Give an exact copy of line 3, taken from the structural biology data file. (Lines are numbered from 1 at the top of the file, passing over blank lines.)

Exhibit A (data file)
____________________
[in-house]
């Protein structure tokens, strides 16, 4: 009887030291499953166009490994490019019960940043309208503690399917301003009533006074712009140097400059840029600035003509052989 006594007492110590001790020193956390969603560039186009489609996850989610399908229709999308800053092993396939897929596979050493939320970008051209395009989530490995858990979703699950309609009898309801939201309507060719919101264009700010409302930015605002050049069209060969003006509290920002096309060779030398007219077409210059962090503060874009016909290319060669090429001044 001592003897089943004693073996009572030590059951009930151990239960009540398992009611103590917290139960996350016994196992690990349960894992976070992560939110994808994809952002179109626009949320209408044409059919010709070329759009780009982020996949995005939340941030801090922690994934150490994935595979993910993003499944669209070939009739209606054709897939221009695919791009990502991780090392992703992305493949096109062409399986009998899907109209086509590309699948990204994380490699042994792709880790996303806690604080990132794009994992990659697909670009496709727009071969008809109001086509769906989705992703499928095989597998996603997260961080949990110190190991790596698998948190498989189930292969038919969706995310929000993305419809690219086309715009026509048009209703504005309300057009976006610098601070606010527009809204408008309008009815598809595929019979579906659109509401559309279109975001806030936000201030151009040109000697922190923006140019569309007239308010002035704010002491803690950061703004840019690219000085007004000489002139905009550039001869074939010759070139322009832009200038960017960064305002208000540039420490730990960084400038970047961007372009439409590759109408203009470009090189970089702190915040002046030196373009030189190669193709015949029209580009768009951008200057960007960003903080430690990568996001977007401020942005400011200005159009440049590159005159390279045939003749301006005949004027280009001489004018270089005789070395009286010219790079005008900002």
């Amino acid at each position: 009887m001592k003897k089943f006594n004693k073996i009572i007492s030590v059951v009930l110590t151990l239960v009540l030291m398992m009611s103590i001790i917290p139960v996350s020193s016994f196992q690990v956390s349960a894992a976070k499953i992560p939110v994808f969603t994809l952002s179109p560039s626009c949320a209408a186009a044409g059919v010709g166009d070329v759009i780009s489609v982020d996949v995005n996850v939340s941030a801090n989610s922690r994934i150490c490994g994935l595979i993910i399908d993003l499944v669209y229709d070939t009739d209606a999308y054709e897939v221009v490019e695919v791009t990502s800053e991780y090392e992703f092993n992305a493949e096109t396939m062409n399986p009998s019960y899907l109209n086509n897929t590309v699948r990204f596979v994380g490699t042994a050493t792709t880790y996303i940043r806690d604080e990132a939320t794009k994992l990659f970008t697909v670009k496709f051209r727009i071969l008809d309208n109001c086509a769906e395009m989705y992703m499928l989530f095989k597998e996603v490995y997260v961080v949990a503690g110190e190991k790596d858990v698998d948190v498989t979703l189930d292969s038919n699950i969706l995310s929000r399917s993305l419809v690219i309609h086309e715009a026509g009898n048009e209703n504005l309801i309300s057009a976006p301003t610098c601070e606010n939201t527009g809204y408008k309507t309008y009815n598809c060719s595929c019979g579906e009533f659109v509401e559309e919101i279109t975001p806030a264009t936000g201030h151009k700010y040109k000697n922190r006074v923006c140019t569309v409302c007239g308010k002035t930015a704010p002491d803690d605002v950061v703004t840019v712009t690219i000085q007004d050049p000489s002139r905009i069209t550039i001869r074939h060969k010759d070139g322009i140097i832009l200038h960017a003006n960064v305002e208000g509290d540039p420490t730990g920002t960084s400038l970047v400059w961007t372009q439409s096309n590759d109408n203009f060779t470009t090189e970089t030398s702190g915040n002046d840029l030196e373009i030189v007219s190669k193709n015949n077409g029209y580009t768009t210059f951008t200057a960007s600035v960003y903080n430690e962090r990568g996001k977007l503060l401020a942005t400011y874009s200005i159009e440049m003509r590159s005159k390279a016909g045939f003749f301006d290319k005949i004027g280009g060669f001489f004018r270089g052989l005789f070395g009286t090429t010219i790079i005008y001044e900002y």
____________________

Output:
């Amino acid at each position: 009887m001592k003897k089943f006594n004693k073996i009572i007492s030590v059951v009930l110590t151990l239960v009540l030291m398992m009611s103590i001790i917290p139960v996350s020193s016994f196992q690990v956390s349960a894992a976070k499953i992560p939110v994808f969603t994809l952002s179109p560039s626009c949320a209408a186009a044409g059919v010709g166009d070329v759009i780009s489609v982020d996949v995005n996850v939340s941030a801090n989610s922690r994934i150490c490994g994935l595979i993910i399908d993003l499944v669209y229709d070939t009739d209606a999308y054709e897939v221009v490019e695919v791009t990502s800053e991780y090392e992703f092993n992305a493949e096109t396939m062409n399986p009998s019960y899907l109209n086509n897929t590309v699948r990204f596979v994380g490699t042994a050493t792709t880790y996303i940043r806690d604080e990132a939320t794009k994992l990659f970008t697909v670009k496709f051209r727009i071969l008809d309208n109001c086509a769906e395009m989705y992703m499928l989530f095989k597998e996603v490995y997260v961080v949990a503690g110190e190991k790596d858990v698998d948190v498989t979703l189930d292969s038919n699950i969706l995310s929000r399917s993305l419809v690219i309609h086309e715009a026509g009898n048009e209703n504005l309801i309300s057009a976006p301003t610098c601070e606010n939201t527009g809204y408008k309507t309008y009815n598809c060719s595929c019979g579906e009533f659109v509401e559309e919101i279109t975001p806030a264009t936000g201030h151009k700010y040109k000697n922190r006074v923006c140019t569309v409302c007239g308010k002035t930015a704010p002491d803690d605002v950061v703004t840019v712009t690219i000085q007004d050049p000489s002139r905009i069209t550039i001869r074939h060969k010759d070139g322009i140097i832009l200038h960017a003006n960064v305002e208000g509290d540039p420490t730990g920002t960084s400038l970047v400059w961007t372009q439409s096309n590759d109408n203009f060779t470009t090189e970089t030398s702190g915040n002046d840029l030196e373009i030189v007219s190669k193709n015949n077409g029209y580009t768009t210059f951008t200057a960007s600035v960003y903080n430690e962090r990568g996001k977007l503060l401020a942005t400011y874009s200005i159009e440049m003509r590159s005159k390279a016909g045939f003749f301006d290319k005949i004027g280009g060669f001489f004018r270089g052989l005789f070395g009286t090429t010219i790079i005008y001044e900002y």